There is a lot more to a vault than the definition. There is a reason you can’t just watch a YouTube video and get an understanding of the vaulting process. Just because you can do something doesn’t mean you know how to do it, or how it is done; performance is not understanding. This is very evident when it comes to vaulting.
To vault in disc dog freestyle is to leap off the handler’s body to catch a disc in flight. A defining aspect of competitive disc dog freestyle, the Vault is a simple operation with a great many physical expressions and variations. This book aims to explore and uncover the principles and concepts of the vault and to deliver sound understanding of all aspects of the skill to players and judges for success, style, and safety’s sake.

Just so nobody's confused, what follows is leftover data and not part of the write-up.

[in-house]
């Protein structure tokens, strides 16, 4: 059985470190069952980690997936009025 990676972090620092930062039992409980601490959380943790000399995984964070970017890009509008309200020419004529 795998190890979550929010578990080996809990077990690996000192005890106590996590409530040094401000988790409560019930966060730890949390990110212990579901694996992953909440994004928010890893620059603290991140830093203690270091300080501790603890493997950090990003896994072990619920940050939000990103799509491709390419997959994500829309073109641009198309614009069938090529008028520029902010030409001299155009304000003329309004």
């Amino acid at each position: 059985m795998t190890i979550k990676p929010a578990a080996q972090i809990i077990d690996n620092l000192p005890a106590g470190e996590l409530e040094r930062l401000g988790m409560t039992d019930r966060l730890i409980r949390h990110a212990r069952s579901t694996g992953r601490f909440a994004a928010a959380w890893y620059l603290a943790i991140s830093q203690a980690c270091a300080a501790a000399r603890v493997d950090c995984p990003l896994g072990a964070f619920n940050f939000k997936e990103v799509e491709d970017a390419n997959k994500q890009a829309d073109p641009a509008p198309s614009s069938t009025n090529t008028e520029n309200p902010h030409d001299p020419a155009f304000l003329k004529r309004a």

Timing is not the issue with vaulting. Placing focus on timing in order to solve vaulting problems will not solve them. It will make them worse.
In vaulting disc dogs, everyone is focused on timing, and it’s largely my fault. For 18 years I broadcast the ideas: “Don’t Be Late!” and “Early, Early, Early!” And the message was received. It’s nearly the law when it comes to vaulting a disc dog.
Tell, Trigger, Target is the disc dog vault sequence. Tell the dog where the disc will be caught and what type of vault is to be done, Trigger the dog’s movement with the presentation of the vaulting platform, and set the Target. It is your job to deliver this information so the dog leaves the ground knowing these three pieces of critical intelligence.